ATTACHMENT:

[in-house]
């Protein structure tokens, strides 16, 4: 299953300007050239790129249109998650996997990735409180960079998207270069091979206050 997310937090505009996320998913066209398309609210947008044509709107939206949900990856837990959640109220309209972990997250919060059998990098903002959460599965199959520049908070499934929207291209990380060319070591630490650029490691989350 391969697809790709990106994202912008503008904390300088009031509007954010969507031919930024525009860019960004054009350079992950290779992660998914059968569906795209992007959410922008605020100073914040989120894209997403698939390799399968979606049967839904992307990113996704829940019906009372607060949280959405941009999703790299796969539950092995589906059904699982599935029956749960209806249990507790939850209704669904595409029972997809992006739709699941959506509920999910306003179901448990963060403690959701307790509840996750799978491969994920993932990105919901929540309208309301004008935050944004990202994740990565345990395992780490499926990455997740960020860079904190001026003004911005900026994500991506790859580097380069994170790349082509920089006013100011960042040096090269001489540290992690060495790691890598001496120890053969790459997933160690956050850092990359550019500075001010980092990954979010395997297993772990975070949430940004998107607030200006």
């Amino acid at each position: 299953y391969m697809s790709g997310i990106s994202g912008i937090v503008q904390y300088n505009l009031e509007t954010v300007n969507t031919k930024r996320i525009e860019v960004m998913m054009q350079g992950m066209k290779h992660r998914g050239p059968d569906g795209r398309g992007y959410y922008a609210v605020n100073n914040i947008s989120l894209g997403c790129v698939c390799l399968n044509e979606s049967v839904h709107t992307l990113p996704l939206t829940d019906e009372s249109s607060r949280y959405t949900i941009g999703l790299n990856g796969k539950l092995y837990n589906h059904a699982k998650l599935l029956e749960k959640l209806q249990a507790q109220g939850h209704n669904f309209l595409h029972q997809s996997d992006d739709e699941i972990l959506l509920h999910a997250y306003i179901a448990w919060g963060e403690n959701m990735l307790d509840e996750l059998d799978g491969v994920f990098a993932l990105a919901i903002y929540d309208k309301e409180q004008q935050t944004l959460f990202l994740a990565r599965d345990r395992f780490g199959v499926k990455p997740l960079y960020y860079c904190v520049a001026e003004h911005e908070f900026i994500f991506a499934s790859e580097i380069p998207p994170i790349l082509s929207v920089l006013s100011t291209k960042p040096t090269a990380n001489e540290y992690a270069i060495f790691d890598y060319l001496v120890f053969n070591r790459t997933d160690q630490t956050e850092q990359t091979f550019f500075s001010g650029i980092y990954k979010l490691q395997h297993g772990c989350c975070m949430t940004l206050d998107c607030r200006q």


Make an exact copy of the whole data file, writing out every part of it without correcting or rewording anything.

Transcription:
[in-house]
């Protein structure tokens, strides 16, 4: 299953300007050239790129249109998650996997990735409180960079998207270069091979206050 997310937090505009996320998913066209398309609210947008044509709107939206949900990856837990959640109220309209972990997250919060059998990098903002959460599965199959520049908070499934929207291209990380060319070591630490650029490691989350 391969697809790709990106994202912008503008904390300088009031509007954010969507031919930024525009860019960004054009350079992950290779992660998914059968569906795209992007959410922008605020100073914040989120894209997403698939390799399968979606049967839904992307990113996704829940019906009372607060949280959405941009999703790299796969539950092995589906059904699982599935029956749960209806249990507790939850209704669904595409029972997809992006739709699941959506509920999910306003179901448990963060403690959701307790509840996750799978491969994920993932990105919901929540309208309301004008935050944004990202994740990565345990395992780490499926990455997740960020860079904190001026003004911005900026994500991506790859580097380069994170790349082509920089006013100011960042040096090269001489540290992690060495790691890598001496120890053969790459997933160690956050850092990359550019500075001010980092990954979010395997297993772990975070949430940004998107607030200006």
């Amino acid at each position: 299953y391969m697809s790709g997310i990106s994202g912008i937090v503008q904390y300088n505009l009031e509007t954010v300007n969507t031919k930024r996320i525009e860019v960004m998913m054009q350079g992950m066209k290779h992660r998914g050239p059968d569906g795209r398309g992007y959410y922008a609210v605020n100073n914040i947008s989120l894209g997403c790129v698939c390799l399968n044509e979606s049967v839904h709107t992307l990113p996704l939206t829940d019906e009372s249109s607060r949280y959405t949900i941009g999703l790299n990856g796969k539950l092995y837990n589906h059904a699982k998650l599935l029956e749960k959640l209806q249990a507790q109220g939850h209704n669904f309209l595409h029972q997809s996997d992006d739709e699941i972990l959506l509920h999910a997250y306003i179901a448990w919060g963060e403690n959701m990735l307790d509840e996750l059998d799978g491969v994920f990098a993932l990105a919901i903002y929540d309208k309301e409180q004008q935050t944004l959460f990202l994740a990565r599965d345990r395992f780490g199959v499926k990455p997740l960079y960020y860079c904190v520049a001026e003004h911005e908070f900026i994500f991506a499934s790859e580097i380069p998207p994170i790349l082509s929207v920089l006013s100011t291209k960042p040096t090269a990380n001489e540290y992690a270069i060495f790691d890598y060319l001496v120890f053969n070591r790459t997933d160690q630490t956050e850092q990359t091979f550019f500075s001010g650029i980092y990954k979010l490691q395997h297993g772990c989350c975070m949430t940004l206050d998107c607030r200006q």